False Imprisonment

Bird v. Jones 1845

The plaintiff wanted to go through a spectator area.
The police told him that he was not allowed to go through that area, but he was allowed to go on the other side of the area.

No false imprisonment.

He was able to go on the other side of the street.

Harnett v. Bond 1925

P was in a mental institution; he was released but he was told to go to an office several times.
When he showed up, the person in the office told him (wrongly) that he had to go back to the institution.
When the doctor came, he had to go back.

When the person told him to stay and wait, it was false imprisonment.

Psychological force is enough.

Herd v. Weardale Coal Co. 1915

A miner was in the pit. After a dispute had arisen, he demanded to be taken to the surface before his shift was due to end. The employers' agents at first refused to grant him the use of the cage. Thus he was stranded, idle in the pit for some 20 minutes.

His claim for damages for his detention failed.

He had entered the pit of his own accord.
His employers were under no duty to convey him to the surface until the end of the shift.
The action of false imprisonment helps to vindicate the constitutional right to personal freedom.
Who is imprisoned, otherwise than by due process of law, may secure immediate release by means of the writ of habeas corpus.

Herring v. Boyle 1834

A woman wanted to take her boy home, but the headmaster did not let him go because the parents had not paid the fees.

No false imprisonment.

The boy was not aware that he was kept at the school (because his parents had not paid the fees).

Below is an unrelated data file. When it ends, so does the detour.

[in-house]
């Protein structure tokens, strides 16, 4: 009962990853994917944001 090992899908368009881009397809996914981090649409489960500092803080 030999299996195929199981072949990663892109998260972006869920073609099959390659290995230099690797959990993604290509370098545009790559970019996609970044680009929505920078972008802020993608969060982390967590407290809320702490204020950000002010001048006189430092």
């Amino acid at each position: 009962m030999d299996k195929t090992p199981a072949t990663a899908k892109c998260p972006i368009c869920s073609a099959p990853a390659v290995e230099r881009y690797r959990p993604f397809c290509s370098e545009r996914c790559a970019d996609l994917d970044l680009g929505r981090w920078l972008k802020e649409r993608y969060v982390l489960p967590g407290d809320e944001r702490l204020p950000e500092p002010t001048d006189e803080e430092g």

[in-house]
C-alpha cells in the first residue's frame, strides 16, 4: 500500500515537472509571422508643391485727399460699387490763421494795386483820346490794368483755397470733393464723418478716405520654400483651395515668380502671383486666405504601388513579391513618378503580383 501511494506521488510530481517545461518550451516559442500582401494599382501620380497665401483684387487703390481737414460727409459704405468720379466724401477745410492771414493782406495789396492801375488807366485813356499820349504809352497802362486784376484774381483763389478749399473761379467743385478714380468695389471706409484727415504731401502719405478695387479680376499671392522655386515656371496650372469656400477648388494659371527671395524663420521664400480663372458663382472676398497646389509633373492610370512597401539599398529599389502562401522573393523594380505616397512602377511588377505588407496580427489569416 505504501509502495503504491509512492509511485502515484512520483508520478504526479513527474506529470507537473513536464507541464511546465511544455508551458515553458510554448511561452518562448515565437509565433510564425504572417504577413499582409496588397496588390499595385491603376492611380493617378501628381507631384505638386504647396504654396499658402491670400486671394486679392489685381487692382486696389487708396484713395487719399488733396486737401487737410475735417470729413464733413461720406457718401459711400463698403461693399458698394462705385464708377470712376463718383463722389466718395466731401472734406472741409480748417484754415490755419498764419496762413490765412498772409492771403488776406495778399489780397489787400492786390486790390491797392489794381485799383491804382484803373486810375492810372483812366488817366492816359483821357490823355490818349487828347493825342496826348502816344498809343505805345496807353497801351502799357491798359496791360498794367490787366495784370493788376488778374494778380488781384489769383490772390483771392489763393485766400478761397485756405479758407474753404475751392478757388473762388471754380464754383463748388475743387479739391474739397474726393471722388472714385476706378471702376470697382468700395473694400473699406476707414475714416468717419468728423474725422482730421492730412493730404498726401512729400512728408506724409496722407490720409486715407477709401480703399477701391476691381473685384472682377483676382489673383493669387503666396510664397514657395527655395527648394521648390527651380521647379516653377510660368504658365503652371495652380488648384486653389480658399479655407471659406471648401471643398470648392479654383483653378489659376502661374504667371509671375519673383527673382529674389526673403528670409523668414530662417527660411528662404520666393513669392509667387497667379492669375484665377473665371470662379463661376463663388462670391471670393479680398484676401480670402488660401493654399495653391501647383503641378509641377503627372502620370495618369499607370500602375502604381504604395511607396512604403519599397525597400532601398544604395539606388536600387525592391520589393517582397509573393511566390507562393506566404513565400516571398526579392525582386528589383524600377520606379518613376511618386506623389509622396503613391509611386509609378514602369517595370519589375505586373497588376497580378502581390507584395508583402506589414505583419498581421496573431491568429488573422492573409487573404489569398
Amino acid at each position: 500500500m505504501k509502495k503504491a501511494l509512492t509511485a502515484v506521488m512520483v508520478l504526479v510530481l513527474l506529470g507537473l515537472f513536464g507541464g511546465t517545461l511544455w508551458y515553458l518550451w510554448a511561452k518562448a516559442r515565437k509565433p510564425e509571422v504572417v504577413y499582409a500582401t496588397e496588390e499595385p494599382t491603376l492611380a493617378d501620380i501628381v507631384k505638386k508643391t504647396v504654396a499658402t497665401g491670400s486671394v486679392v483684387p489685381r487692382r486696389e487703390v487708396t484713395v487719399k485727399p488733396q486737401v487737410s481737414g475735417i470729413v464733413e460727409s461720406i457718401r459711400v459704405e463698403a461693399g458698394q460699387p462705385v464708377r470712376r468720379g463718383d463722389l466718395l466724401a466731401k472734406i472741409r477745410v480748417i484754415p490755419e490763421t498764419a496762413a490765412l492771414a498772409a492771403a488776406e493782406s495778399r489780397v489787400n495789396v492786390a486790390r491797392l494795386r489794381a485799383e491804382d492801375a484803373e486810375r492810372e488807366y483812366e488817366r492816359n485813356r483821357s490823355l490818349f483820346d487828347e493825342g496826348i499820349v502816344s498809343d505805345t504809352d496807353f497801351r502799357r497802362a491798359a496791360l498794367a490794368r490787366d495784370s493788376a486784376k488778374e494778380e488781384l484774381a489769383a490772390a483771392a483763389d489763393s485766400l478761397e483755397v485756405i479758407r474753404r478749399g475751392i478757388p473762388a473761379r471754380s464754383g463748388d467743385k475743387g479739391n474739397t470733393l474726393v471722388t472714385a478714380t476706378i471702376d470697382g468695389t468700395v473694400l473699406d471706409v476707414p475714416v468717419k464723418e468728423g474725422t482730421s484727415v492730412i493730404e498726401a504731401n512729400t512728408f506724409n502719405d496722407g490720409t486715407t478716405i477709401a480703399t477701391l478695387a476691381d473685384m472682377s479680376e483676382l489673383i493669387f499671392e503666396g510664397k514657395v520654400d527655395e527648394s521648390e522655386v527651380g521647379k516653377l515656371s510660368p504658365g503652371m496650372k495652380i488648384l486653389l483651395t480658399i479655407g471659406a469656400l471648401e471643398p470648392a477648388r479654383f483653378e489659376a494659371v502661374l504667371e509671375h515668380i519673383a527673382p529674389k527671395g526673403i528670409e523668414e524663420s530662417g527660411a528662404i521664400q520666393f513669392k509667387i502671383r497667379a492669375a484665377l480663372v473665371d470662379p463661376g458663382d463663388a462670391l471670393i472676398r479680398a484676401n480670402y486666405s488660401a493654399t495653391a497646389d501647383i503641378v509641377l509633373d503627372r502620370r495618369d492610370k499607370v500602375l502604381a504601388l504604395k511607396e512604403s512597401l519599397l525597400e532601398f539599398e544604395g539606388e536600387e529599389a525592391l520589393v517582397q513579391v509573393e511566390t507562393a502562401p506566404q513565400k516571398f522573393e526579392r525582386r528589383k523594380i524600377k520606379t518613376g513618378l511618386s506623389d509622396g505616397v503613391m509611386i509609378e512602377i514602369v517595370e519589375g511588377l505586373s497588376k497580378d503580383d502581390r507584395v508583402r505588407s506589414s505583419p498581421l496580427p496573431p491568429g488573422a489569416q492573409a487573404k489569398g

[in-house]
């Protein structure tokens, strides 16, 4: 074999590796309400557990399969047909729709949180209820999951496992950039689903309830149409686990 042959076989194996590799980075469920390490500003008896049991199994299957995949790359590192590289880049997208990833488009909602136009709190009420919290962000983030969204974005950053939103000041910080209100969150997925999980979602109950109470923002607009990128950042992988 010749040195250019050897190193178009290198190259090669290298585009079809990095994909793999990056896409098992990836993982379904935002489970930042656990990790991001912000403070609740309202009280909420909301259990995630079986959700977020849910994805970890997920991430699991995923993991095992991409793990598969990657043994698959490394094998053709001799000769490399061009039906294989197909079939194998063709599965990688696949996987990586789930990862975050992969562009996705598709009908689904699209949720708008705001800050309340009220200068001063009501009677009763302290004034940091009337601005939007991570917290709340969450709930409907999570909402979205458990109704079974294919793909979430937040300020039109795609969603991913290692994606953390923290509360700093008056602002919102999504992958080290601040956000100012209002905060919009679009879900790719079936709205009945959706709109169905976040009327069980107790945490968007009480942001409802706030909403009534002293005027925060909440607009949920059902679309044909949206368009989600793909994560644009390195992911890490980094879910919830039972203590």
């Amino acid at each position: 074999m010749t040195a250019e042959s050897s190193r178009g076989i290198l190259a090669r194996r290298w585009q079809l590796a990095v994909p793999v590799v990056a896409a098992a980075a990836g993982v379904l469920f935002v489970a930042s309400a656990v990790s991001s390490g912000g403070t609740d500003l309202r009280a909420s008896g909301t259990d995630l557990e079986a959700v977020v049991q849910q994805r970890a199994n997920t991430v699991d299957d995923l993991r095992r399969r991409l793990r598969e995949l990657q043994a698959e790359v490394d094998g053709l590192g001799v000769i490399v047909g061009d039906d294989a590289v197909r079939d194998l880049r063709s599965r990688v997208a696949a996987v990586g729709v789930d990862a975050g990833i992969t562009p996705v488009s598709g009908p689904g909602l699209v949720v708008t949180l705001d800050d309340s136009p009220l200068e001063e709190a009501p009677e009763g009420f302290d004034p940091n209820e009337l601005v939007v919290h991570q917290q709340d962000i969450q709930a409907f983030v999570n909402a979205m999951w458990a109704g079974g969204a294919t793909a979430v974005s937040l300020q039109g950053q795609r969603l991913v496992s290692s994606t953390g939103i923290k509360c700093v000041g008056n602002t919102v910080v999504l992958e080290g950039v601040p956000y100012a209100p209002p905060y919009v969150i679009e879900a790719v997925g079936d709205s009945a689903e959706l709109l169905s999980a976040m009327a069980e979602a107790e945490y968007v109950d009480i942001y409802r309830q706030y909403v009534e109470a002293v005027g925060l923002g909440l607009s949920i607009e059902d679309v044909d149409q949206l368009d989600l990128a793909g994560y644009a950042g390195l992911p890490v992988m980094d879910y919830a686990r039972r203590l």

Back then, the defendant had to be aware of the imprisonment.
Now, that's different: See

Meering v. Graham White Aviation 1919 Court of Appeal

Meering was held in a room and questioned, because his employer though him to b a thief.

False imprisonment.
He got more money because he knew he was being kept there.

False imprisonment:
- if they know that they are held they get more money as if they were unaware
- they can sue even if they were drunk, unconscious, asleep.
Change in the law. Compare:

Murray v. Ministry of Defense 1988 House of Lords

The House confirmed MEERING v. GRAHAM WHITE AVIATION (1919)and overruled HERRING v. BOYLE (1834)

Robinson v. Balmain Ferry 1910 Privy Council
The defendant had a ticket office. They charged one penny when you entered the ferry.
Solicitor R wanted to leave the ferry. He had already paid one penny but he was asked to pay again when he left in Balmain.

No false imprisonment.

Contract, the conditions were reasonable and known to the plaintiff.
His freedom of action was not restricted to every side.
Persuasive precedent.

Sayers v. Harlow 1958 Urban District Council

A woman tried to escape out of a toilet, but when she tried to get out through the window, she fell down.

No false imprisonment.

The escape was dangerous, it was not intentional.

Sunbolf v. Alford 1838

Customers refused to pay.
The boss of the restaurant locked them, thus preventing them from leaving.

Case of false imprisonment.

You cannot lock someone up because of not-paying.

Wright v. Wilson 1699

In the case of false imprisonment, if you have the reasonable chance to escape, you have to do that, even if you commit trespass to land then.